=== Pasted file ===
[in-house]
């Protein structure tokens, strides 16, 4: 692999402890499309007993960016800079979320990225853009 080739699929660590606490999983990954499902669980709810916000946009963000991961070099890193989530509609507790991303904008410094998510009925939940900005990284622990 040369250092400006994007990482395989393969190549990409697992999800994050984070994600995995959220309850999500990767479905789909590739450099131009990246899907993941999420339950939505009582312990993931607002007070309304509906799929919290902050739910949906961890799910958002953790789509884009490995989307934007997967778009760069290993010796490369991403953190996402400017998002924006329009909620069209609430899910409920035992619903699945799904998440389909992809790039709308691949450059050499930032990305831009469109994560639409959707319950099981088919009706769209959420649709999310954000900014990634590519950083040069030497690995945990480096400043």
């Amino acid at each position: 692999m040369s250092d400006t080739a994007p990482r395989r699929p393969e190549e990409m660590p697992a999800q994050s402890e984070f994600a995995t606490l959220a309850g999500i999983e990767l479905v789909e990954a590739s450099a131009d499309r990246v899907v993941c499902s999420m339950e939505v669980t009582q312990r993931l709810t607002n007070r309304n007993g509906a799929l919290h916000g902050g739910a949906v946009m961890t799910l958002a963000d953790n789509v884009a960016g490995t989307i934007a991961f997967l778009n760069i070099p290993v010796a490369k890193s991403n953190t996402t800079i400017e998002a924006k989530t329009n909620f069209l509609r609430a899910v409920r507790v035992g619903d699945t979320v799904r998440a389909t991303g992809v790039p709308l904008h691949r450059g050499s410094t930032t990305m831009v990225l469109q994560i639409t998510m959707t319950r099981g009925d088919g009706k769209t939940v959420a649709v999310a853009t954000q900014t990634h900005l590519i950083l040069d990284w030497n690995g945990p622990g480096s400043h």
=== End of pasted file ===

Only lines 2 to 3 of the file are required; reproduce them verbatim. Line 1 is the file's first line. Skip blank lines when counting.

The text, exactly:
């Protein structure tokens, strides 16, 4: 692999402890499309007993960016800079979320990225853009 080739699929660590606490999983990954499902669980709810916000946009963000991961070099890193989530509609507790991303904008410094998510009925939940900005990284622990 040369250092400006994007990482395989393969190549990409697992999800994050984070994600995995959220309850999500990767479905789909590739450099131009990246899907993941999420339950939505009582312990993931607002007070309304509906799929919290902050739910949906961890799910958002953790789509884009490995989307934007997967778009760069290993010796490369991403953190996402400017998002924006329009909620069209609430899910409920035992619903699945799904998440389909992809790039709308691949450059050499930032990305831009469109994560639409959707319950099981088919009706769209959420649709999310954000900014990634590519950083040069030497690995945990480096400043």
């Amino acid at each position: 692999m040369s250092d400006t080739a994007p990482r395989r699929p393969e190549e990409m660590p697992a999800q994050s402890e984070f994600a995995t606490l959220a309850g999500i999983e990767l479905v789909e990954a590739s450099a131009d499309r990246v899907v993941c499902s999420m339950e939505v669980t009582q312990r993931l709810t607002n007070r309304n007993g509906a799929l919290h916000g902050g739910a949906v946009m961890t799910l958002a963000d953790n789509v884009a960016g490995t989307i934007a991961f997967l778009n760069i070099p290993v010796a490369k890193s991403n953190t996402t800079i400017e998002a924006k989530t329009n909620f069209l509609r609430a899910v409920r507790v035992g619903d699945t979320v799904r998440a389909t991303g992809v790039p709308l904008h691949r450059g050499s410094t930032t990305m831009v990225l469109q994560i639409t998510m959707t319950r099981g009925d088919g009706k769209t939940v959420a649709v999310a853009t954000q900014t990634h900005l590519i950083l040069d990284w030497n690995g945990p622990g480096s400043h």